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Frequently Asked Questions (FAQ)

What is remote sensing?

Remote sensing is the study of the environment from a distance using instruments such as cameras and radars mounted on aircraft or spacecraft. Remote sensing has both an Engineering and a Science components. The Engineering part of the discipline deals with sensor technologies and the interaction of electromagnetic waves with the propgation medium and the surface, including vegetation canopies and subsurface penetration. The Science portion of the discipline is the application of the remotely sensed data to scientific studies. Thus, remote sensing is inherently interdisciplinary. Remote sensing is being applied in such diverse fields as archeology, oceanography, meteorology, hydrology, air/sea interaction, fisheries, watersheds, weather and climate, land-use planning, waste disposal, mining, geologic studies, agriculture, range management, and mapping. More background is available as well as an on-line tutorial on Remote Sensing.

What is the Center for Remote Sensing (CERS)?

Faculty from the Departments of Electrical and Computer Engineering (ECEn), Geography, and Civil and Environmental Engineering (CEE) originally proposed the formation of an interdisciplinary Center known as the Center for Remote Sensing (CERS). Organizationally similar to the BYU Red Center for Western Studies, the Center goals are to: 1) enhance the academic experience for our students, 2) enhance the reputation of BYU, and 3) expand research opportunities and experiences for faculty and students. The Center will administer a new interdisciplinary Master's of Environmental Remote Sensing Degree in coordination with the departments involved.

Why a Center?

Developments in the technology of remote sensing have enabled us to better understand the global atmosphere, ocean, and biosphere as a system. Remote sensing is inherently interdisciplinary, with application to such diverse fields as archeology, weather and climiate prediction, fisheries, hydrology, land-use planning, waste disposal, geography, mining, geologic studies, and crop yields. While sensor technology development has traditionally resided in the Electrical Engineering field, no single department or college can properly administer a strong academic/research program in remote sensing and its applications.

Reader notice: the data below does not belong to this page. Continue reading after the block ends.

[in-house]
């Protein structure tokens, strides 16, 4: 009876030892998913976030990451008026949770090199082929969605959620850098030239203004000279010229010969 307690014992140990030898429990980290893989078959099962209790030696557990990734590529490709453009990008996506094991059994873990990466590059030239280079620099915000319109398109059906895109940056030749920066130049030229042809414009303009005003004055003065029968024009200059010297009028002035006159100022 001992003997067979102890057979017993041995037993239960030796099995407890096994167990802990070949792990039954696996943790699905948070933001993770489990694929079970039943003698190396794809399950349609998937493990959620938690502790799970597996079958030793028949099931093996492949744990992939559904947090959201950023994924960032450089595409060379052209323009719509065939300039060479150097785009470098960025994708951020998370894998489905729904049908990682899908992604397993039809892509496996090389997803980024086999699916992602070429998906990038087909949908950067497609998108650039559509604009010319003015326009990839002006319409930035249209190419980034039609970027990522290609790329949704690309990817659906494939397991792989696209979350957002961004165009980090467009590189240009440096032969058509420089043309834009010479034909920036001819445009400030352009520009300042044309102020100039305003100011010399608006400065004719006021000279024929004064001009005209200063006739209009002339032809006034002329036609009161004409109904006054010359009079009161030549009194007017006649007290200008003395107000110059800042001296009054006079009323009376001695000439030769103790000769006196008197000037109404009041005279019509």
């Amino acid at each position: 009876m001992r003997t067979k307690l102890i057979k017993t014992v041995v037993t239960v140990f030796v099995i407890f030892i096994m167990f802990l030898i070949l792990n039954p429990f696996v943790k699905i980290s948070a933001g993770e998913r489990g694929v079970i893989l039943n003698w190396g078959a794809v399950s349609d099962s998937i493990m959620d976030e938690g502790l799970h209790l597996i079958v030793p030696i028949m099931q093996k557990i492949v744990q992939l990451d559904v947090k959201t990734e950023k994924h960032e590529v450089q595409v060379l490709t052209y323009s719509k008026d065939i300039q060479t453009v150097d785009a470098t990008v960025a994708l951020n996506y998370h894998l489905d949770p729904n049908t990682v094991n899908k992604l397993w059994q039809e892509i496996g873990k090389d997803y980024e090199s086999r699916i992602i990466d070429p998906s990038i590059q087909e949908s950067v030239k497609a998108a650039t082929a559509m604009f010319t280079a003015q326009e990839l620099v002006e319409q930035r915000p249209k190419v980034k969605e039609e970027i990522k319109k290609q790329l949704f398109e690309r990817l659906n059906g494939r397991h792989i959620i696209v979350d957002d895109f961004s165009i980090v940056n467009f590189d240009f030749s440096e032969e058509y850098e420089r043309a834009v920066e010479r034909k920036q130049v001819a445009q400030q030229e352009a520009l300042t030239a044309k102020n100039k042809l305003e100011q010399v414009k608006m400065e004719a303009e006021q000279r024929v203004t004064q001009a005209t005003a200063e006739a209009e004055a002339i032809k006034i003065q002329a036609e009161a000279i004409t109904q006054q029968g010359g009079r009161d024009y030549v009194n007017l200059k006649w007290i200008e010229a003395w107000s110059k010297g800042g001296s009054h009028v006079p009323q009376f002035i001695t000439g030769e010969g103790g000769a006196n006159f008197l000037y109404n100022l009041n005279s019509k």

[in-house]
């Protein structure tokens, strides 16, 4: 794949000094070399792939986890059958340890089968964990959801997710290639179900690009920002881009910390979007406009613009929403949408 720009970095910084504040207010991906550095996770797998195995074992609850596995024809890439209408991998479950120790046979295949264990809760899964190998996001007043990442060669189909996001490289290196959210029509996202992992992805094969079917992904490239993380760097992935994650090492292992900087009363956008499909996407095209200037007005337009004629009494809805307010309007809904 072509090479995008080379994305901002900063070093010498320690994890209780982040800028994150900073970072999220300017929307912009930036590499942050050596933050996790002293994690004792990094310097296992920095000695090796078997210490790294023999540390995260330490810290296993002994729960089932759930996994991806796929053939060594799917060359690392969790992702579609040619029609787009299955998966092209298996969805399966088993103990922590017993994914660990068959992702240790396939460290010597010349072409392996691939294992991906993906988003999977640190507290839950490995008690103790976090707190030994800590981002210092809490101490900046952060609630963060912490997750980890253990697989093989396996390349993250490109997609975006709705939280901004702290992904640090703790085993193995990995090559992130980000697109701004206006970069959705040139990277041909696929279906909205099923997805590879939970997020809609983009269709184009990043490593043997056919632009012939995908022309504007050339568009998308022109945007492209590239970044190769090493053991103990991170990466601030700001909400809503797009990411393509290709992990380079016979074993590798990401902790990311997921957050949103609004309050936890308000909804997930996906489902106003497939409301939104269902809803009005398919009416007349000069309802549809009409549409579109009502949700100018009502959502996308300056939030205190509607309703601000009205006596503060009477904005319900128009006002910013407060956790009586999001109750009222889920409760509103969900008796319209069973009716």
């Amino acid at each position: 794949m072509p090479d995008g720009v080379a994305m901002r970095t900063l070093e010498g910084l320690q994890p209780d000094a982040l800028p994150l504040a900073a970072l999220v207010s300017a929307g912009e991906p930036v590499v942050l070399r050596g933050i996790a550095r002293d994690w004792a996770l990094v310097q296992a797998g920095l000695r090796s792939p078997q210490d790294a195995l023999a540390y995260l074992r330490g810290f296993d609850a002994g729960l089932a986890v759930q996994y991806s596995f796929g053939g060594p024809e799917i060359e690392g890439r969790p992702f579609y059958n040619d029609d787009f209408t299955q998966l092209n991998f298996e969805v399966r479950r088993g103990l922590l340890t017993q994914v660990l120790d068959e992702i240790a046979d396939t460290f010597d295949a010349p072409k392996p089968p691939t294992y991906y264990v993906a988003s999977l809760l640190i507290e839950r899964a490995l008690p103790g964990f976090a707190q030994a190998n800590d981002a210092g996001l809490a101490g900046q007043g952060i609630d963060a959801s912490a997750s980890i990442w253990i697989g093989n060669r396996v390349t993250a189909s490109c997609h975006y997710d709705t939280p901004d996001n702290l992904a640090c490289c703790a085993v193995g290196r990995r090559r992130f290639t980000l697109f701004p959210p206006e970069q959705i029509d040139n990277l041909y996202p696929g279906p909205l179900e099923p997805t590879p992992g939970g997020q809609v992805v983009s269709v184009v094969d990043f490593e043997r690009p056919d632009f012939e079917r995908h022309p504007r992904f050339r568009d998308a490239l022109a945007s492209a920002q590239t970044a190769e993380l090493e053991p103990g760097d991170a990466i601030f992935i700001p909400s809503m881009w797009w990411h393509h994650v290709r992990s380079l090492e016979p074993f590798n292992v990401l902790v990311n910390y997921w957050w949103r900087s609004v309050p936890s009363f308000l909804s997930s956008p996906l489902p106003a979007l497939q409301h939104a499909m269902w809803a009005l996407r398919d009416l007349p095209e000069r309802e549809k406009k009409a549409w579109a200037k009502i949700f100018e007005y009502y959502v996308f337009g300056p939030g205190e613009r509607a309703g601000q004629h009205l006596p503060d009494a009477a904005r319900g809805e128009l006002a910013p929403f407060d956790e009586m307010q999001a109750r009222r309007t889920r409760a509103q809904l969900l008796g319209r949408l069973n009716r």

A Center facilitates the interaction of the various academic units and foster interdisciplinary faculty research. As a focus point for current and planned growth of remote sensing research and teaching at BYU, the Center will also provide valuable name recognition for BYU.

Two of the research laboratories (the MERS Lab and the Laboratory for GIA) which will support CERS are experiencing significant growth due to their expanding research programs. This growth is straining department resources. The Center will provide a mechanism for sustaining the growth of these laboratories.

By expanding the educational and research opportunities of students and faculty at BYU, the academic programs at both the undergraduate and graduate levels will be enhanced as has been demonstrated by both MERS and LGIA experiences. Further, we can attract students who will be hired into positions which can benefit both BYU and the Church. The Center will administer a new interdisciplinary Master's of Environmental Remote Sensing degree. Center resources will support a Visiting Scientist program which will enable to attract established researchers to strengthen the research and academic programs a BYU. Visiting scientists will be hired on a combination of soft and hard money. The combination is felt essential to attract the highest caliber of research faculty who, in turn, will bring their existing research programs to support additional soft-money staff and student research assistants.